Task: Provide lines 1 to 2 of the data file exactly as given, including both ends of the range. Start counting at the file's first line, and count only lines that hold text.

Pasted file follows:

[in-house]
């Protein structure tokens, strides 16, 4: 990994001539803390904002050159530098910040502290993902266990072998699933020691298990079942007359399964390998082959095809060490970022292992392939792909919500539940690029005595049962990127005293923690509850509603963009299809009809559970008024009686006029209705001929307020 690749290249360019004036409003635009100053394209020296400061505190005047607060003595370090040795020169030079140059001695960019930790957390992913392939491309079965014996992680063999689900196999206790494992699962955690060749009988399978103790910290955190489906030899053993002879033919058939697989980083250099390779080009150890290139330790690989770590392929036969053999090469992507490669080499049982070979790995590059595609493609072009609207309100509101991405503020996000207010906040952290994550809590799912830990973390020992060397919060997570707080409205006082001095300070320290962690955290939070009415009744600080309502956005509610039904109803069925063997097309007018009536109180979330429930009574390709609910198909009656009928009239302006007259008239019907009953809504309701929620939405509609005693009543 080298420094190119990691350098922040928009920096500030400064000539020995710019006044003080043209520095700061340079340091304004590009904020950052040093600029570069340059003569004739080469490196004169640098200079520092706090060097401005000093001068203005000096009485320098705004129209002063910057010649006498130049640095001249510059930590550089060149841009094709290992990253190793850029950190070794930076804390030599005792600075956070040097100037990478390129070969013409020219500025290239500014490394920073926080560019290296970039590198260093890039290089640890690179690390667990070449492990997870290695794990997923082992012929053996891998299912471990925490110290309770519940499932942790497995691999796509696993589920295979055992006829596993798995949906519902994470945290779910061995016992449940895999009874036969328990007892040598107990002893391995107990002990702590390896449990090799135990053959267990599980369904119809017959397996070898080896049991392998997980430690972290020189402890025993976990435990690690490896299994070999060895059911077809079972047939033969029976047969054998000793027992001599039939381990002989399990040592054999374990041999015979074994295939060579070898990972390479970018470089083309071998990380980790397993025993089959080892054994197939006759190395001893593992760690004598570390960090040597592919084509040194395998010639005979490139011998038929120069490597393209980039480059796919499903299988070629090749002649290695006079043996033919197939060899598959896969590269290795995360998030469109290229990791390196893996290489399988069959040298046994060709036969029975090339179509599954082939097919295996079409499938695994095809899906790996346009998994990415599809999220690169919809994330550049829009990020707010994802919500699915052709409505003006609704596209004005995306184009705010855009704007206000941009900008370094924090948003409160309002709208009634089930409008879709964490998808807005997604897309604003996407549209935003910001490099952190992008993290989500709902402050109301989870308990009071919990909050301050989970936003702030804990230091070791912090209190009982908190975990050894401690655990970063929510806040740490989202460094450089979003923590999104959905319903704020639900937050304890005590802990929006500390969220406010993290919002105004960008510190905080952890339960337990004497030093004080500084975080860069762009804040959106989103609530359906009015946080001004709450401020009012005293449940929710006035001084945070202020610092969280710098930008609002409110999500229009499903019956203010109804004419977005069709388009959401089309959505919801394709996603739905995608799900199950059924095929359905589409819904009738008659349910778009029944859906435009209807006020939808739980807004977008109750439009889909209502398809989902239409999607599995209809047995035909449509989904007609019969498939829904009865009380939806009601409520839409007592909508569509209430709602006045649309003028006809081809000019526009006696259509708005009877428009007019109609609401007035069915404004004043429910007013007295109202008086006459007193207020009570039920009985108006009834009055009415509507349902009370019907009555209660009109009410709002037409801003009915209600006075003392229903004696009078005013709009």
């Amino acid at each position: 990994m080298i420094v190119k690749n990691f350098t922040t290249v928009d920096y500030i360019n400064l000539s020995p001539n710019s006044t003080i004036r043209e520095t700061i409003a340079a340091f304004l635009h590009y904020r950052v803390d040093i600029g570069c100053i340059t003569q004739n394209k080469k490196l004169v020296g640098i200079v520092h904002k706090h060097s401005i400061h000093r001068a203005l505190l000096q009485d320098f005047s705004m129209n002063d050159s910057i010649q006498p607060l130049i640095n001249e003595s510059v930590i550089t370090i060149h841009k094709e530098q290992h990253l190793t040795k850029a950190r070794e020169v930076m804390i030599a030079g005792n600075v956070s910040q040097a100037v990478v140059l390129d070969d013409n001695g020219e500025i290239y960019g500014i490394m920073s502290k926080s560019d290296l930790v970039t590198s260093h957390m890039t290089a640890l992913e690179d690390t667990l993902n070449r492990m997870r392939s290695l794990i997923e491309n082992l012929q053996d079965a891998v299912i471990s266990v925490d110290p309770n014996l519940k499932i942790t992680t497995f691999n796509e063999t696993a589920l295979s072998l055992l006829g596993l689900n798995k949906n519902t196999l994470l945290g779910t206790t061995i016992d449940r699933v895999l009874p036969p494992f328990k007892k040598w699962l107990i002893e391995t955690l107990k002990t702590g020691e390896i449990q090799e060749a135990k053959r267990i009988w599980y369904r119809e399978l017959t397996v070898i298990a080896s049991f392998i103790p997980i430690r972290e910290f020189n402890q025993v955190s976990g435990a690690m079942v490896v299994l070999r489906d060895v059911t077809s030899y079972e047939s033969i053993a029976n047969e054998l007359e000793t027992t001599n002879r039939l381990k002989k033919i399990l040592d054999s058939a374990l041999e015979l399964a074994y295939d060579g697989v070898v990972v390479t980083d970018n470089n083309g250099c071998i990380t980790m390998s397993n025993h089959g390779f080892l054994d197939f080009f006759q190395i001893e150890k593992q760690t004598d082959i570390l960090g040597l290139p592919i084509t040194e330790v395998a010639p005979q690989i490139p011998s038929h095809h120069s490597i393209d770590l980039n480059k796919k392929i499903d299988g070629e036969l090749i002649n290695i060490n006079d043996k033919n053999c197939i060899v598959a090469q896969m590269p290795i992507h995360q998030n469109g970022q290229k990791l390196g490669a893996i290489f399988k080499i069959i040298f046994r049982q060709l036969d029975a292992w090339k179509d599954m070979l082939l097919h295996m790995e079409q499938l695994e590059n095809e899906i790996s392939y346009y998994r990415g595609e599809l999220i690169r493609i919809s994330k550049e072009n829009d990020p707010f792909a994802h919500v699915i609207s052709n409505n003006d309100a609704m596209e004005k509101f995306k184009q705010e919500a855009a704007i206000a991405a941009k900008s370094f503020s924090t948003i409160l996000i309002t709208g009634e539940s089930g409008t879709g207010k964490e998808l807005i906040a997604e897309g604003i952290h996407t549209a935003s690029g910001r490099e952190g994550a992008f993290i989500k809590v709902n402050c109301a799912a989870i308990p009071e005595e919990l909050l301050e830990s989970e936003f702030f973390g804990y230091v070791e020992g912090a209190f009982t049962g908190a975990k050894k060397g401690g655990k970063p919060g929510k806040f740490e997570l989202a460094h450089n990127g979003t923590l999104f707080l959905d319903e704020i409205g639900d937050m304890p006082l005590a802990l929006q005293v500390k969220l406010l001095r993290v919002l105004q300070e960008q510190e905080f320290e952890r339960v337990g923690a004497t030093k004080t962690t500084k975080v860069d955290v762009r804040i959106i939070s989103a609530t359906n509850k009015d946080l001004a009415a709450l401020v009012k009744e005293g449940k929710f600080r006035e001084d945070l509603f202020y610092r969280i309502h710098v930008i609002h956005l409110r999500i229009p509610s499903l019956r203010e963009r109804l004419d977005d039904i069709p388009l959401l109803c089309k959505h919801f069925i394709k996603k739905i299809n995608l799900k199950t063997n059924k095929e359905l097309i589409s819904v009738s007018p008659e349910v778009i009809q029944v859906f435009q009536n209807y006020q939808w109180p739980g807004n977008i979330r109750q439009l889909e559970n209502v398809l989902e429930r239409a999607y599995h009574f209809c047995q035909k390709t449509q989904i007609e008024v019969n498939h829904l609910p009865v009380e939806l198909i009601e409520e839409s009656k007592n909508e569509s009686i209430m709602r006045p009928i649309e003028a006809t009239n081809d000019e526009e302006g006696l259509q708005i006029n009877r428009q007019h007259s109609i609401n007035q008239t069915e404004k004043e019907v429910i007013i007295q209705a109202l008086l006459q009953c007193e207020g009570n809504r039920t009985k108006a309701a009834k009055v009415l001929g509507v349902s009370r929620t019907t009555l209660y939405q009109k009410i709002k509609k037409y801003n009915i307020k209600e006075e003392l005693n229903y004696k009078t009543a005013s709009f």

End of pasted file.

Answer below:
[in-house]
């Protein structure tokens, strides 16, 4: 990994001539803390904002050159530098910040502290993902266990072998699933020691298990079942007359399964390998082959095809060490970022292992392939792909919500539940690029005595049962990127005293923690509850509603963009299809009809559970008024009686006029209705001929307020 690749290249360019004036409003635009100053394209020296400061505190005047607060003595370090040795020169030079140059001695960019930790957390992913392939491309079965014996992680063999689900196999206790494992699962955690060749009988399978103790910290955190489906030899053993002879033919058939697989980083250099390779080009150890290139330790690989770590392929036969053999090469992507490669080499049982070979790995590059595609493609072009609207309100509101991405503020996000207010906040952290994550809590799912830990973390020992060397919060997570707080409205006082001095300070320290962690955290939070009415009744600080309502956005509610039904109803069925063997097309007018009536109180979330429930009574390709609910198909009656009928009239302006007259008239019907009953809504309701929620939405509609005693009543 080298420094190119990691350098922040928009920096500030400064000539020995710019006044003080043209520095700061340079340091304004590009904020950052040093600029570069340059003569004739080469490196004169640098200079520092706090060097401005000093001068203005000096009485320098705004129209002063910057010649006498130049640095001249510059930590550089060149841009094709290992990253190793850029950190070794930076804390030599005792600075956070040097100037990478390129070969013409020219500025290239500014490394920073926080560019290296970039590198260093890039290089640890690179690390667990070449492990997870290695794990997923082992012929053996891998299912471990925490110290309770519940499932942790497995691999796509696993589920295979055992006829596993798995949906519902994470945290779910061995016992449940895999009874036969328990007892040598107990002893391995107990002990702590390896449990090799135990053959267990599980369904119809017959397996070898080896049991392998997980430690972290020189402890025993976990435990690690490896299994070999060895059911077809079972047939033969029976047969054998000793027992001599039939381990002989399990040592054999374990041999015979074994295939060579070898990972390479970018470089083309071998990380980790397993025993089959080892054994197939006759190395001893593992760690004598570390960090040597592919084509040194395998010639005979490139011998038929120069490597393209980039480059796919499903299988070629090749002649290695006079043996033919197939060899598959896969590269290795995360998030469109290229990791390196893996290489399988069959040298046994060709036969029975090339179509599954082939097919295996079409499938695994095809899906790996346009998994990415599809999220690169919809994330550049829009990020707010994802919500699915052709409505003006609704596209004005995306184009705010855009704007206000941009900008370094924090948003409160309002709208009634089930409008879709964490998808807005997604897309604003996407549209935003910001490099952190992008993290989500709902402050109301989870308990009071919990909050301050989970936003702030804990230091070791912090209190009982908190975990050894401690655990970063929510806040740490989202460094450089979003923590999104959905319903704020639900937050304890005590802990929006500390969220406010993290919002105004960008510190905080952890339960337990004497030093004080500084975080860069762009804040959106989103609530359906009015946080001004709450401020009012005293449940929710006035001084945070202020610092969280710098930008609002409110999500229009499903019956203010109804004419977005069709388009959401089309959505919801394709996603739905995608799900199950059924095929359905589409819904009738008659349910778009029944859906435009209807006020939808739980807004977008109750439009889909209502398809989902239409999607599995209809047995035909449509989904007609019969498939829904009865009380939806009601409520839409007592909508569509209430709602006045649309003028006809081809000019526009006696259509708005009877428009007019109609609401007035069915404004004043429910007013007295109202008086006459007193207020009570039920009985108006009834009055009415509507349902009370019907009555209660009109009410709002037409801003009915209600006075003392229903004696009078005013709009």